A hiker stands at the mouth of Cueva Ventana.

A hiker stands in Cueva Ventana overlooking the lush valley below.

Visit Cueva Ventana: A Breathtaking Window to the Past

Witness Puerto Rican history firsthand on a hiking adventure.

Discover amazing natural beauty and learn about the history of the island’s indigenous people — the Taíno – with a visit to Cueva Ventana, one of Puerto Rico’s most famous natural attractions in Arecibo.

Cueva Ventana is part of a natural formation of limestone, known as karst, in the north region of Puerto Rico. There you’ll find pre-Columbian petroglyphs and stone engravings, hiking trails, and the cave’s iconic window-like opening that looks out over the lush surroundings. This is one of the most popular destinations on the island for both locals and visitors alike. To learn more about the flora and fauna, enjoy a guided hike lead by trained biologists.

A cave opening reveals a green valley at Cueva Ventana.

It's a stunning reveal at the opening of Cueva Ventana in Arecibo.

Top Attractions

Guided Tours

The guided tour will enhance your experience while illustrating the diverse beauty of the native flora, such as the ficus and cupey, among others. Understanding the ecosystem thanks to knowledgeable bilingual environmental experts is key to appreciating the area and making your visit memorable.

Animal Residents

In addition to learning how the cave was shaped over centuries, you can meet the resident bat population and other species typical to the environment. Although certain areas will be completely dark, you’ll be able to visit without significantly impacting the ecosystem, and you will be provided a flashlight to illuminate your path.

Taíno Art

While visiting you can see some authentic Taíno petroglyphs preserved after several centuries. In the past, the island’s indigenous inhabitants created stone markings often representing gods, deities, human figures, animals, or elements of nature. Pretty cool!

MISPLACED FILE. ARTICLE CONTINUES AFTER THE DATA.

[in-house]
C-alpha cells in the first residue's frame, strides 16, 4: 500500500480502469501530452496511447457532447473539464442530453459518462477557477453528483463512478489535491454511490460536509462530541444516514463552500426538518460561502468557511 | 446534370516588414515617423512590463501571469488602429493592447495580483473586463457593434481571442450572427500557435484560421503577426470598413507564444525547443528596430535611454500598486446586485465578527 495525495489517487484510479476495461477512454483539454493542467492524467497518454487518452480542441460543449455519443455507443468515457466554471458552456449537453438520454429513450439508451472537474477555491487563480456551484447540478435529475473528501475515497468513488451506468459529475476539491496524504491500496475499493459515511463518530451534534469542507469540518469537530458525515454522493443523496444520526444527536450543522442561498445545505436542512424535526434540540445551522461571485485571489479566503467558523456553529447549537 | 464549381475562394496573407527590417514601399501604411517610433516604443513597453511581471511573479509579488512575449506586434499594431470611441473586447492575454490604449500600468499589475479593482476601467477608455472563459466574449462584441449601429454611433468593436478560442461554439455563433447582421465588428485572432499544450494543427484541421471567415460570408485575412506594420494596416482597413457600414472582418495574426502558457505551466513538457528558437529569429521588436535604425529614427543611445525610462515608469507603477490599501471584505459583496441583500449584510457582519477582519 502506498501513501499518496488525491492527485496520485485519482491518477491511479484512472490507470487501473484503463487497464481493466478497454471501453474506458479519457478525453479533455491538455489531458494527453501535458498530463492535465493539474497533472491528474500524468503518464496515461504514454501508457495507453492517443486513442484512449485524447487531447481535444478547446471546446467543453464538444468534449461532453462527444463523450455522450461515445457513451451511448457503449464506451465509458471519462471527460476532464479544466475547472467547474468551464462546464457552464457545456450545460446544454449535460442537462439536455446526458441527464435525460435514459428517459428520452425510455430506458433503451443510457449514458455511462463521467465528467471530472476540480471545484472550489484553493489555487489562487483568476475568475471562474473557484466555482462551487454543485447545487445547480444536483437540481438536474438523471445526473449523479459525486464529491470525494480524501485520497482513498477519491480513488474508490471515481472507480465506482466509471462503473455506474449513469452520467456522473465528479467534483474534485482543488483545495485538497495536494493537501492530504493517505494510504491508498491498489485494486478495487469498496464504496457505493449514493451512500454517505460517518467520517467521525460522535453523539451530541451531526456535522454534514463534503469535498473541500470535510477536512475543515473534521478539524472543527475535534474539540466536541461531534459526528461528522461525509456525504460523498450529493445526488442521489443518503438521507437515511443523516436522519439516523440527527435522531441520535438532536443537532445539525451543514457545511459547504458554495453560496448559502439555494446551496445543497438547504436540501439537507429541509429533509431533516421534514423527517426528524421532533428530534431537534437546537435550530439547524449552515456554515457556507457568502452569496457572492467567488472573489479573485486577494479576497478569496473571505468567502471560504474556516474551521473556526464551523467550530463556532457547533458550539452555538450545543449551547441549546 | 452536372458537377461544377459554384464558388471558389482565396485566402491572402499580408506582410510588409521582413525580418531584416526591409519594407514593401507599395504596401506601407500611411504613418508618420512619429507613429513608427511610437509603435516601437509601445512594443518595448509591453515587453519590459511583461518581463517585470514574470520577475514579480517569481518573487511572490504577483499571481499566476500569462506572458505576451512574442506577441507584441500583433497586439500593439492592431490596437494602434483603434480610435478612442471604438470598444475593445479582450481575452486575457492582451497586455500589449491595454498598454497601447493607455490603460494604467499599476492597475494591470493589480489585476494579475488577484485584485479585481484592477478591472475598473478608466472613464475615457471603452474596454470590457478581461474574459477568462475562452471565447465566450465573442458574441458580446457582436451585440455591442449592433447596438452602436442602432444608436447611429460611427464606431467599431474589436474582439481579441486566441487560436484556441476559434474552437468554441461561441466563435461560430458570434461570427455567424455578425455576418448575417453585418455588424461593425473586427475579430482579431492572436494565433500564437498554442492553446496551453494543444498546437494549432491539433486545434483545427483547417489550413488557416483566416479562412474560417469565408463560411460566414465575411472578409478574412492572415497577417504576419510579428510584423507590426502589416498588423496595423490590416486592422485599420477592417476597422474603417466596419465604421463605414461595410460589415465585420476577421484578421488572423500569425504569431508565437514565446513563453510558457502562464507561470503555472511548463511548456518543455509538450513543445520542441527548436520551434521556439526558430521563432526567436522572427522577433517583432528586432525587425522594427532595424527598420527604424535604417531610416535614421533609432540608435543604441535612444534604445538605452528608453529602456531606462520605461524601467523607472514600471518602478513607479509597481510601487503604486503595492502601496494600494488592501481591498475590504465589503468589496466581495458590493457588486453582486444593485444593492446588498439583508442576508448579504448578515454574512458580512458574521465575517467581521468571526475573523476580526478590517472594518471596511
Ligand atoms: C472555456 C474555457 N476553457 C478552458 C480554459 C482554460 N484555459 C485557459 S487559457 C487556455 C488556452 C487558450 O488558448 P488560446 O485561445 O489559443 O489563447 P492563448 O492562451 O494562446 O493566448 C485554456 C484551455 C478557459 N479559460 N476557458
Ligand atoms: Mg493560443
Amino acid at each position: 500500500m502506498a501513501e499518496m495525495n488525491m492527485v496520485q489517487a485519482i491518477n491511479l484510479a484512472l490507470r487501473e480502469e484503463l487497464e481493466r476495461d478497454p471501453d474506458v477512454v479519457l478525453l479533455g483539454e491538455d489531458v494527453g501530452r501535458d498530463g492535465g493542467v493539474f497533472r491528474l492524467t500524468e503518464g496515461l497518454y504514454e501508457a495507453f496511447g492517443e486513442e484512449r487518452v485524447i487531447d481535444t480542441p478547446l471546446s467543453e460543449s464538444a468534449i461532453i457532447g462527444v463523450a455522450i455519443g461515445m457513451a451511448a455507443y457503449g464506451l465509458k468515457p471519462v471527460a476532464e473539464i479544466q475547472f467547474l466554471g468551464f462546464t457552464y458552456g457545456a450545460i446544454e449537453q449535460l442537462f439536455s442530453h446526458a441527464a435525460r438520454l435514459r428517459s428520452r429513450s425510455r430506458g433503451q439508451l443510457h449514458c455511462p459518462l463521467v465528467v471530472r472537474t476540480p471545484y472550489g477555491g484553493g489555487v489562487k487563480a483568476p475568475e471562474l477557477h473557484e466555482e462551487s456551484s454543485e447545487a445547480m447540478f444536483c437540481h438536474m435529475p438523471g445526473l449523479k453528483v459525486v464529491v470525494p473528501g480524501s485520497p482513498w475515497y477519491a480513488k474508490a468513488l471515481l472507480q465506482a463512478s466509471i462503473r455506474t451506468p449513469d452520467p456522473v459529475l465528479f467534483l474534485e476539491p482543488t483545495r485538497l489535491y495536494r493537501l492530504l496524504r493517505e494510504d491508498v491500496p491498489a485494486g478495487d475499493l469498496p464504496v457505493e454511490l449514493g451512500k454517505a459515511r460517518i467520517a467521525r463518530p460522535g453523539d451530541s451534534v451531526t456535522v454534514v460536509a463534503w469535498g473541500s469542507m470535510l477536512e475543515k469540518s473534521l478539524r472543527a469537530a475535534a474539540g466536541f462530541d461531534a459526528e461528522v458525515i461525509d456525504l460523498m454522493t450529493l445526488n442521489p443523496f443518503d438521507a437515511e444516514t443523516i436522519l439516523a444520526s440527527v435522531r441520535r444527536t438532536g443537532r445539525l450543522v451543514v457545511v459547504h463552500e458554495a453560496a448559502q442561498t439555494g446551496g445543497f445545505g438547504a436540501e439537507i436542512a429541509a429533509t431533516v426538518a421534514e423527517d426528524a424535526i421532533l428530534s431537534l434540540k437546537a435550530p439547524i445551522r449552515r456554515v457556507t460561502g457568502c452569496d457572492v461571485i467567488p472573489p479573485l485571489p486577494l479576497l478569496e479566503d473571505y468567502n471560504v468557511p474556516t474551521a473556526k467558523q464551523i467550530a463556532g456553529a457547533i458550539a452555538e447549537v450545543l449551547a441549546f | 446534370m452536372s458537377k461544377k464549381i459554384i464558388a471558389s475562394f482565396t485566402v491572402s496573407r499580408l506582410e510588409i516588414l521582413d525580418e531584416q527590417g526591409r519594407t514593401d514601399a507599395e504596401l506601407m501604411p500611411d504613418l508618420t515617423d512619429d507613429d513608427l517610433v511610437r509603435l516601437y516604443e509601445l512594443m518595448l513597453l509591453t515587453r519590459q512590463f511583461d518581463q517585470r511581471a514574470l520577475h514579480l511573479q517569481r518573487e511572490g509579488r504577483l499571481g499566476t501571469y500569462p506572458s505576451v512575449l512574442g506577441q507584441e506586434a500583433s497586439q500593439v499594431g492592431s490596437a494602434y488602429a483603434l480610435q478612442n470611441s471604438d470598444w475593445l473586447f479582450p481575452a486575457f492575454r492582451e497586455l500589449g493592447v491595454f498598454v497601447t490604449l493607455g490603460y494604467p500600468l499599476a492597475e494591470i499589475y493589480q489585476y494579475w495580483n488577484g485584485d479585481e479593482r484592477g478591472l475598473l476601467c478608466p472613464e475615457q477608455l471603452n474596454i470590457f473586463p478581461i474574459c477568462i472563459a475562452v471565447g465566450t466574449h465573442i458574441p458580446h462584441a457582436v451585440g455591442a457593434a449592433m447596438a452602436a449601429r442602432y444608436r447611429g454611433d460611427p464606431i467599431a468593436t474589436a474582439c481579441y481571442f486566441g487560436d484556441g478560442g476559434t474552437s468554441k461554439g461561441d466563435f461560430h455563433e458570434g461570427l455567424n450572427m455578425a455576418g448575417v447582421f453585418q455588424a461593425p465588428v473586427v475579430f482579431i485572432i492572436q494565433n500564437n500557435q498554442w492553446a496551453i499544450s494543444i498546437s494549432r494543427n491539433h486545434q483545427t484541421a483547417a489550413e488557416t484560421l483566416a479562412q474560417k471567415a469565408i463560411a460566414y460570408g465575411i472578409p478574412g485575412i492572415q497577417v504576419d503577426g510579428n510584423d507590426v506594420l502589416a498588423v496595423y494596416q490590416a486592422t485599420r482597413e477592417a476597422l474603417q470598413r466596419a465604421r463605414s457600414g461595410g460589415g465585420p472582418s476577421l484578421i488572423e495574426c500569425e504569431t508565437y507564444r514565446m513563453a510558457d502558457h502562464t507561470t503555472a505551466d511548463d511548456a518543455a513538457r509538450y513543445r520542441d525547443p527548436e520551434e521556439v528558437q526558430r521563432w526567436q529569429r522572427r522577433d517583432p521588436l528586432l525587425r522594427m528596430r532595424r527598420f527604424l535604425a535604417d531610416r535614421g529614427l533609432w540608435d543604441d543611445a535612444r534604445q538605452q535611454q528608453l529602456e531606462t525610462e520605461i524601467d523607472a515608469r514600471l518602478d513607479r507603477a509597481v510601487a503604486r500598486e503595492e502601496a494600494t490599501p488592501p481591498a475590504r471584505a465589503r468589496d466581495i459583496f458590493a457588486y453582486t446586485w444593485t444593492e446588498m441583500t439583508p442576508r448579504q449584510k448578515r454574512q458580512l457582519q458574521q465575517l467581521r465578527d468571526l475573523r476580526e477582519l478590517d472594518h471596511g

A View to Remember

When reaching the “window cave” section of the tour, you’ll see why Cueva Ventana is likely one of the most “Instagrammed” locations in Puerto Rico (no easy feat). The impressive opening gives you a beautiful view of the green mountains and the Río Grande de Arecibo that will make you feel like you’re on top of the world. Sometimes you can even see the Cerro Punta peak in Jayuya, the highest in Puerto Rico.

Centuries in the Making

You can experience the result of hundreds of years of stalagmites and stalactites natural formation. The cave also has several tunnels, smaller caves, and hidden spots you can explore during your trip. Not an everyday opportunity!

A women stands in the opening of Cueva Ventana.

Enjoying the stunning views from the opening of Cueva Ventana.

Operating Hours and Costs

Cueva Ventana is open seven days a week, from 10:00 a.m. to 4:00 p.m. Unfortunately, children younger than 5 years are not allowed due to insurance regulations.

Non-residents pay a $19 entrance fee per person, which includes the guided tour and protective helmets, along with a flashlight.

Pro tip: Visit the cave’s website for discounted tickets during less crowded weekday visits.

Getting There

Located in the coastal town of Arecibo, it is an easy 75-minute drive from San Juan via route PR-22. The exact address is PR10 Km. 75, Hato Viejo, Arecibo, Puerto Rico 00612. Some hotels in San Juan offer transportation to the attraction, or can recommend a local tour company for transportation, but that should be confirmed ahead of time.

Grab a Bite!

After all the hiking and exploring, you’ll probably be ready for some food. Lots of locals head over to Gustitos Criollos after exploring Cueva Ventana. Go try some local specialty dishes for yourself.

Tips for Visiting

At this location, you’ll be hiking for 45 minutes to one hour, and while the trails are relatively comfortable, there is some level of physical activity involved, so make sure you’re bringing comfortable clothing and shoes. Also, when planning to visit, you can call 787-322-3554 ahead of your visit to confirm the park is receiving visitors and that weather is not a factor.

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